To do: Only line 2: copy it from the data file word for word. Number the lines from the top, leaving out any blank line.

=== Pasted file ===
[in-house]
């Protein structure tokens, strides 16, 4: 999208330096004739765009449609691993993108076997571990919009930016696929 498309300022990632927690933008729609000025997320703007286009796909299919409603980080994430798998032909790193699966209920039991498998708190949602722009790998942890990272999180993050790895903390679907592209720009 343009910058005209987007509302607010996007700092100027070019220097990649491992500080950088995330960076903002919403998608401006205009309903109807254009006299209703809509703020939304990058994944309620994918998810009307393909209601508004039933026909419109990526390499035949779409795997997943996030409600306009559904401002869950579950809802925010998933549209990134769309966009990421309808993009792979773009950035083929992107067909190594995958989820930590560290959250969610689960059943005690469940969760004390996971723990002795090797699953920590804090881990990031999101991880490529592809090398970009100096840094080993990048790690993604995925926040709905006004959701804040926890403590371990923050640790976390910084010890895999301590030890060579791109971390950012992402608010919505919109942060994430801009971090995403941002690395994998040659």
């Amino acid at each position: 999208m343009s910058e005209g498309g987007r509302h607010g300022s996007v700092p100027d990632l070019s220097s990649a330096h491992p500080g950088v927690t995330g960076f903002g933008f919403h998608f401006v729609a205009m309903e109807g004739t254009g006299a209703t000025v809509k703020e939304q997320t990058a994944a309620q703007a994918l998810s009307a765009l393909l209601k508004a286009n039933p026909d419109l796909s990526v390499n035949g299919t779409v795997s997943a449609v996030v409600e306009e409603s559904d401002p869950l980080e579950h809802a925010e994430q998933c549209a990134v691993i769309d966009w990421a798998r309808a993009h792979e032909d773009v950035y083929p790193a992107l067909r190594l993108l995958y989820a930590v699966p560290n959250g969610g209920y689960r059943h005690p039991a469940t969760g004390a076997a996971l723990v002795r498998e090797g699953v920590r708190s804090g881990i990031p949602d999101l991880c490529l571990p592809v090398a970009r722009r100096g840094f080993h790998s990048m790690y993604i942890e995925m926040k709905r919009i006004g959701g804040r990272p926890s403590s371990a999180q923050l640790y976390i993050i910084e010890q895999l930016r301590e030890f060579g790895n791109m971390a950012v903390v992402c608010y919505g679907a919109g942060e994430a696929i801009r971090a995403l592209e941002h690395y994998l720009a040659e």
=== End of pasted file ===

């Protein structure tokens, strides 16, 4: 999208330096004739765009449609691993993108076997571990919009930016696929 498309300022990632927690933008729609000025997320703007286009796909299919409603980080994430798998032909790193699966209920039991498998708190949602722009790998942890990272999180993050790895903390679907592209720009 343009910058005209987007509302607010996007700092100027070019220097990649491992500080950088995330960076903002919403998608401006205009309903109807254009006299209703809509703020939304990058994944309620994918998810009307393909209601508004039933026909419109990526390499035949779409795997997943996030409600306009559904401002869950579950809802925010998933549209990134769309966009990421309808993009792979773009950035083929992107067909190594995958989820930590560290959250969610689960059943005690469940969760004390996971723990002795090797699953920590804090881990990031999101991880490529592809090398970009100096840094080993990048790690993604995925926040709905006004959701804040926890403590371990923050640790976390910084010890895999301590030890060579791109971390950012992402608010919505919109942060994430801009971090995403941002690395994998040659």